I just finished tearing my way ravenously through A.S. Byatt’s latest novel, The Children’s Book. There was so much stuff in it that I’m still thinking about a lot of it and how it fits together. It’s about Victorian and Edwardian England, artists and how what they do affects other people, the idea of “having” children and what that means, and the whole idea of progressiveness and free thinking –the way it sometimes leads to absolutely nothing, its unintended effects. Take “free love” in an era without widespread access to birth control. Guess who bears most of those consequences? (I’ll take “women” for $400, Alex.) Anyway, I raced through the end, as I often do, and was disappointed (as I often am; see my last post). Part of that disappointment, though, I think, comes from how realistic Byatt’s characters are. They make decisions based on circumstances, whim, pragmatism; they die suddenly; they don’t think about how their actions affect others.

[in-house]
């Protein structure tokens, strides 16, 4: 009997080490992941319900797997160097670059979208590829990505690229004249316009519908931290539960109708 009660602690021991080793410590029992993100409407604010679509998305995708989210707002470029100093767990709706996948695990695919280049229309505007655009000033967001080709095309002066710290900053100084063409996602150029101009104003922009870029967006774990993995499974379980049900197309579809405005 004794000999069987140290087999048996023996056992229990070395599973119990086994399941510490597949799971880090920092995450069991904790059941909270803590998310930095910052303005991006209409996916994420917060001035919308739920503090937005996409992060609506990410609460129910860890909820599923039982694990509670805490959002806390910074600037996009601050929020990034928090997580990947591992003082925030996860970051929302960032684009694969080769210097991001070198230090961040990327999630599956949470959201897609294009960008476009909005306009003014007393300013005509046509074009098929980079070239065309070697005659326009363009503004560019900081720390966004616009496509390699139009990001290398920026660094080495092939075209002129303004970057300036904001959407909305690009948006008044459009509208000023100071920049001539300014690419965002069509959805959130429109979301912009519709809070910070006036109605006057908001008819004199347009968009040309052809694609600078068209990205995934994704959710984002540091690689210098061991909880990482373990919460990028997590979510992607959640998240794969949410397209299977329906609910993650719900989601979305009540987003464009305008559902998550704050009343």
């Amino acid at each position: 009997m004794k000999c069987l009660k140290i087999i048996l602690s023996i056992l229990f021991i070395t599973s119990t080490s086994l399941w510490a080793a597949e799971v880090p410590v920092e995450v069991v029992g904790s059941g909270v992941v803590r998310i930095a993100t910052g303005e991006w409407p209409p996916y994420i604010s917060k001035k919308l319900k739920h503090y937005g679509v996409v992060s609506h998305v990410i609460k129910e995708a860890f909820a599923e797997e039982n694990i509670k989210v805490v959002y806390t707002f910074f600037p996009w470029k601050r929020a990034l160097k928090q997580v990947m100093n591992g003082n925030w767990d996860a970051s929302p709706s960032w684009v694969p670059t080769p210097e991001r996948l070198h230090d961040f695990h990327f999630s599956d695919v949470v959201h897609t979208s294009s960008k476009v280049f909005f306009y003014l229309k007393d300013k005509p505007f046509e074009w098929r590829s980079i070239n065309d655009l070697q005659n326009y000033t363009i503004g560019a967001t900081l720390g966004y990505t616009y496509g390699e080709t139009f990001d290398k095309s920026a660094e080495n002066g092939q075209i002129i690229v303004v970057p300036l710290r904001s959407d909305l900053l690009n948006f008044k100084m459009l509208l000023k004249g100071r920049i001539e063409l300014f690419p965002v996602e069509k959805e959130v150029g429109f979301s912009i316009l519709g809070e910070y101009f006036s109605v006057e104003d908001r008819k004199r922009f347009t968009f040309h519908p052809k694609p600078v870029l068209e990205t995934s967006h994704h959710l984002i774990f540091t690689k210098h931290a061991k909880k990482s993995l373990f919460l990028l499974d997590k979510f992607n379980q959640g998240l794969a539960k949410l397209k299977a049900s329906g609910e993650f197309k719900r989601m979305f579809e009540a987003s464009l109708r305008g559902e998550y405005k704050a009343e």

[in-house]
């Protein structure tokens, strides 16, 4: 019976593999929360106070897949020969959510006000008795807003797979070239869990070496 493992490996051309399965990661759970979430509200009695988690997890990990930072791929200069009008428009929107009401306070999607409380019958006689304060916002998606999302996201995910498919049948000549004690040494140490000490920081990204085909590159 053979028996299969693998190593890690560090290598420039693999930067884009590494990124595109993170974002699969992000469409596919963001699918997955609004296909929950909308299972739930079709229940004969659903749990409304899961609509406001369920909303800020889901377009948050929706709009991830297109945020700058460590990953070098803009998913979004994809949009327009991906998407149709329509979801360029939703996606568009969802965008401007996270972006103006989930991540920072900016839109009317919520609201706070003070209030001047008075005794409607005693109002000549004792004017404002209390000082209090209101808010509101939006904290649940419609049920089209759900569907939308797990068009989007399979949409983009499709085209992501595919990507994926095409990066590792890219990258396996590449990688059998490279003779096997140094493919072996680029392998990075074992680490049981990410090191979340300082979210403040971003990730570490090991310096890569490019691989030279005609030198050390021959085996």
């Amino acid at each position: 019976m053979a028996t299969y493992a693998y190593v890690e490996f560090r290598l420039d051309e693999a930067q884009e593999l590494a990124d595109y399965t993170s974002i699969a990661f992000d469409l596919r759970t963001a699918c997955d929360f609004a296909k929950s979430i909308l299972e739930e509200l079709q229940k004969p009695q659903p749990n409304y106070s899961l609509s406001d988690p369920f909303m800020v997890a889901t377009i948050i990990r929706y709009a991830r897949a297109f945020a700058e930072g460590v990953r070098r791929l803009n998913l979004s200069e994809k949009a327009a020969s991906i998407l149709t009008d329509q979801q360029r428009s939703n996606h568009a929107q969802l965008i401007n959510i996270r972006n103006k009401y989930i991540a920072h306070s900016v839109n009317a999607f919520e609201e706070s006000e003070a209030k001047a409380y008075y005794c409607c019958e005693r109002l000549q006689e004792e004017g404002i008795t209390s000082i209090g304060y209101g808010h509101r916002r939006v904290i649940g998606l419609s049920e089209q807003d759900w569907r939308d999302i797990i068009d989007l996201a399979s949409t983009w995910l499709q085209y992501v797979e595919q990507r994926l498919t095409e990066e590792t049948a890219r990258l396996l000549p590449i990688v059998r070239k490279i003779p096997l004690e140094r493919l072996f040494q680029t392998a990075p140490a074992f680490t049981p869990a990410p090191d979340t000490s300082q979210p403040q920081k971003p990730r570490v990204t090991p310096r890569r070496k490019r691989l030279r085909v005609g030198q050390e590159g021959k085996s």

Well, I’m done reading it now. It’s received a lot of critical praise, and I think that’s warranted. Now, however, I’m ready for something completely different. This is how I tend to read. I don’t go on “kicks” where I read a lot of the same kind of thing. I just finished an exhaustively researched and detailed historical novel by a British woman, so what’s next? Eldridge Cleaver’s 1968 memoir Soul on Ice (sure to be unsettling in many ways), alternated with Molly Peacock’s book of poems Take Heart. Then on, perhaps, to my long list of “Books to Check Out”....
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